Pretrial Process in the McKinney Dog Bite Case
In the post-discovery/pretrial phase of the dog bite case, the case is prepared for mediation or an assisted settlement conference. Part of preparing mediation, particularly when it is close to the trial, is making sure that the other side knows and understands that our side is ready to go to trial. The next step in this particular case was to file all the pretrial documents, motions in limine, and motions to pre-admit certain documents. The medical records and admissible forms were filed so that the other side knew that their medical records were going to come into evidence.
The animal control records were filed so that the other side knew that those records were going to come into evidence at the time of the trial, all of which was sending a not-so-subtle message that if this case is not settled, this side was ready for trial and fully prepared for everything.
The way to make sure a case is not going to go to trial and to ensure it is going to be settled is to be completely ready to go to trial. When one side knows that the other side is ready, that gives the prepared side leverage to get the value for the case and get it settled. If one side is ready, that increases their leverage to be able to settle the case. In this particular case, they did settle the case.
What Documents Were Filed in Preparation of Trial?
Most cases, including this case, require certain documents to be filed in the immediate workup before trial. One of the things filed is what is called a motion in limine. A motion in limine is a motion asking the judge to prevent the other side from bringing up an issue. They are typically filed to prevent things that they are supposed to be absolutely outside of the norm of the trial. For instance, if a client has a criminal conviction that is more than ten years old or a criminal conviction that is not a conviction of what they call a moral turpitude, those sorts of things are going to be subject to a motion in limine preventing those inadmissible issues from being heard by the jury.
If a client has something that the jury should not hear about because it would potentially create a bias, this could be addressed in a motion in limine. Sometimes a lawyer might file a motion to pre-admit evidence. There are good reasons to pre-admit evidence. The evidence already before the court, the lawyer had addressed any objections to certain evidence coming in by the preadmission process and, once it is already in front of the court, that evidence can be used in an opening statement.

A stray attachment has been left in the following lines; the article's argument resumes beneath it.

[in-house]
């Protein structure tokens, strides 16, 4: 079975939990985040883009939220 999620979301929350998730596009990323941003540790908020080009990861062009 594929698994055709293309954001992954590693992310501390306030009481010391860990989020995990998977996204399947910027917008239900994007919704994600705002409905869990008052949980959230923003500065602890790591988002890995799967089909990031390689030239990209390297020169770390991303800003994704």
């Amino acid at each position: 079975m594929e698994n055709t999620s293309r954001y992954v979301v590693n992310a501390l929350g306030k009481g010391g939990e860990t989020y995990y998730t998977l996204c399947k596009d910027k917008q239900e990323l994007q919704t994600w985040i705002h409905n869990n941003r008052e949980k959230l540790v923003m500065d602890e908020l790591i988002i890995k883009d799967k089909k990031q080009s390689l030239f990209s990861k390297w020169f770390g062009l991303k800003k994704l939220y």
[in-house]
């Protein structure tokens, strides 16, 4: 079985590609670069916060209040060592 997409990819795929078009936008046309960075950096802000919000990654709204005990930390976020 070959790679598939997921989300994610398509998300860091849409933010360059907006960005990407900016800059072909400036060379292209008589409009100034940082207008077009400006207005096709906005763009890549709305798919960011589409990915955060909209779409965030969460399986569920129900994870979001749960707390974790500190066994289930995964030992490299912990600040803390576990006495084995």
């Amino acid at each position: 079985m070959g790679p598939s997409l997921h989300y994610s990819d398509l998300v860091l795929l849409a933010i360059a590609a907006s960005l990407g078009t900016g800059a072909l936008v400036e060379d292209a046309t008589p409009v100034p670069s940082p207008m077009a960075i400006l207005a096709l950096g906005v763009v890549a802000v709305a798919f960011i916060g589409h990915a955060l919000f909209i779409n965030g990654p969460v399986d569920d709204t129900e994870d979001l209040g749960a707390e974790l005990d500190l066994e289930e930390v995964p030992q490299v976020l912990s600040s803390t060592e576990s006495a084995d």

An attorney could also propose a jury charge. A jury charge is simply the questions and the instructions that the judge gives the jury during the trial. All lawyers have an opportunity to file with the judge requests for various instructions and for various questions to be asked to the jury.
It is up to the judge to decide what to include and what not to include based on the evidence. Routinely, those questions and instructions or the request to these questions and instructions are filed before the lawsuit is started. If a judge has the opportunity to see those as the case is going and make adjustments, filing the jury instruction is one of the ways that one side knows that the other side is ready to go to trial as well.
A good piece of advice is to take a proposed jury instruction and prepare that even before the lawsuit is filed so that the lawyer knows what needs to be proven before they do their depositions.
Another action to do before trial is to file an exhibit list. These exhibit lists are the exhibits that come into trial. A lawyer can file objections for the other side’s exhibit list if necessary, but plaintiffs tend to have very few or none. Defendants, on the other hand, almost always have objections to the plaintiffs’ exhibits because they have the burden of proof. If they can knock out the exhibits, they can potentially win the trial.
The final step of the pretrial process is deposition cuts. There are times that a person is expected to be called by deposition. When they are called by deposition, then parts of the deposition are played back for the jury as evidence in the case. Those cuts all have to be made so that the full deposition does not have to be played, since that sometimes lasts hours when all that is needed is 15 minutes of testimony for the trial. The deposition cuts are exchanged with the other side. That lets one side know that the other side is prepared for trial.